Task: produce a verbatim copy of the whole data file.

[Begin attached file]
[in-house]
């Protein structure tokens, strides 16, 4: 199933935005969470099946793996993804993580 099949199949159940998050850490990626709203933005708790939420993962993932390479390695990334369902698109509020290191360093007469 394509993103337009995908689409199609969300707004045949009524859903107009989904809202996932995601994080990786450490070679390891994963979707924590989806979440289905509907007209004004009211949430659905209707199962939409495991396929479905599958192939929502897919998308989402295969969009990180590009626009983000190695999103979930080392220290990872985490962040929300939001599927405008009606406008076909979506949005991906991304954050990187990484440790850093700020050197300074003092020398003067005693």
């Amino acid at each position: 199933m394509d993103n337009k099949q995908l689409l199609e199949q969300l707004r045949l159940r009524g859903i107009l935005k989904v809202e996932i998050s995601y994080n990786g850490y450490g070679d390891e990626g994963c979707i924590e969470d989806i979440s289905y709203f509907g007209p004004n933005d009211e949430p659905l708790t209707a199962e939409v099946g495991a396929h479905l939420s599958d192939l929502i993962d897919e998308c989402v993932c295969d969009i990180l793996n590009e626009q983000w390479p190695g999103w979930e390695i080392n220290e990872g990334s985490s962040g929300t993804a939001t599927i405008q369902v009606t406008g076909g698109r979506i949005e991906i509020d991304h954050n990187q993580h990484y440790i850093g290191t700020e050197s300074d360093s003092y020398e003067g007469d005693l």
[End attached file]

[in-house]
């Protein structure tokens, strides 16, 4: 199933935005969470099946793996993804993580 099949199949159940998050850490990626709203933005708790939420993962993932390479390695990334369902698109509020290191360093007469 394509993103337009995908689409199609969300707004045949009524859903107009989904809202996932995601994080990786450490070679390891994963979707924590989806979440289905509907007209004004009211949430659905209707199962939409495991396929479905599958192939929502897919998308989402295969969009990180590009626009983000190695999103979930080392220290990872985490962040929300939001599927405008009606406008076909979506949005991906991304954050990187990484440790850093700020050197300074003092020398003067005693």
């Amino acid at each position: 199933m394509d993103n337009k099949q995908l689409l199609e199949q969300l707004r045949l159940r009524g859903i107009l935005k989904v809202e996932i998050s995601y994080n990786g850490y450490g070679d390891e990626g994963c979707i924590e969470d989806i979440s289905y709203f509907g007209p004004n933005d009211e949430p659905l708790t209707a199962e939409v099946g495991a396929h479905l939420s599958d192939l929502i993962d897919e998308c989402v993932c295969d969009i990180l793996n590009e626009q983000w390479p190695g999103w979930e390695i080392n220290e990872g990334s985490s962040g929300t993804a939001t599927i405008q369902v009606t406008g076909g698109r979506i949005e991906i509020d991304h954050n990187q993580h990484y440790i850093g290191t700020e050197s300074d360093s003092y020398e003067g007469d005693l």